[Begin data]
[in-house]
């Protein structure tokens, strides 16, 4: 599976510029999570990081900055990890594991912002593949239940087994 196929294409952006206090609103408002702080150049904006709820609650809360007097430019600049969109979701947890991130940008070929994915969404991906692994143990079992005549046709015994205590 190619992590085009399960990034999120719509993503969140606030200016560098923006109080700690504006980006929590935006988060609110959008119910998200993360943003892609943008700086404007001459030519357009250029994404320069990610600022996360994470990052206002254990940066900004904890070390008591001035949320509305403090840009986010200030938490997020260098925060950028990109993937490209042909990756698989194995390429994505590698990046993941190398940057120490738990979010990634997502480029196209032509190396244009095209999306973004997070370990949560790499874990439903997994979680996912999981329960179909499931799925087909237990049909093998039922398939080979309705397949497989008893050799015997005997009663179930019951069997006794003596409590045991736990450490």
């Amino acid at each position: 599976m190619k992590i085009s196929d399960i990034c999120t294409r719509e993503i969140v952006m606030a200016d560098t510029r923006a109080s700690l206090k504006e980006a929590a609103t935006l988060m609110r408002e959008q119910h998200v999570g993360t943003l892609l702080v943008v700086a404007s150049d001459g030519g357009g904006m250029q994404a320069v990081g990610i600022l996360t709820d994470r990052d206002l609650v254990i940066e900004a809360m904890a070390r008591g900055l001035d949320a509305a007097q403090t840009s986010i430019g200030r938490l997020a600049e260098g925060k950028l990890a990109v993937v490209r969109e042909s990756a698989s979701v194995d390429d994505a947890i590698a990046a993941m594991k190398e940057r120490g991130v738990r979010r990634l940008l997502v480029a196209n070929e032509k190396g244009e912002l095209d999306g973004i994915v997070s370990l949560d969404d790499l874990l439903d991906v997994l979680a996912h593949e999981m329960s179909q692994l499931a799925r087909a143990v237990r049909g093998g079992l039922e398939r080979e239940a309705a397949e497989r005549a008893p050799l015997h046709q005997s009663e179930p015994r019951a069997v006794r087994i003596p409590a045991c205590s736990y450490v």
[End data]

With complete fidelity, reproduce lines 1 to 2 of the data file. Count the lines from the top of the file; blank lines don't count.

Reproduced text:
[in-house]
């Protein structure tokens, strides 16, 4: 599976510029999570990081900055990890594991912002593949239940087994 196929294409952006206090609103408002702080150049904006709820609650809360007097430019600049969109979701947890991130940008070929994915969404991906692994143990079992005549046709015994205590 190619992590085009399960990034999120719509993503969140606030200016560098923006109080700690504006980006929590935006988060609110959008119910998200993360943003892609943008700086404007001459030519357009250029994404320069990610600022996360994470990052206002254990940066900004904890070390008591001035949320509305403090840009986010200030938490997020260098925060950028990109993937490209042909990756698989194995390429994505590698990046993941190398940057120490738990979010990634997502480029196209032509190396244009095209999306973004997070370990949560790499874990439903997994979680996912999981329960179909499931799925087909237990049909093998039922398939080979309705397949497989008893050799015997005997009663179930019951069997006794003596409590045991736990450490």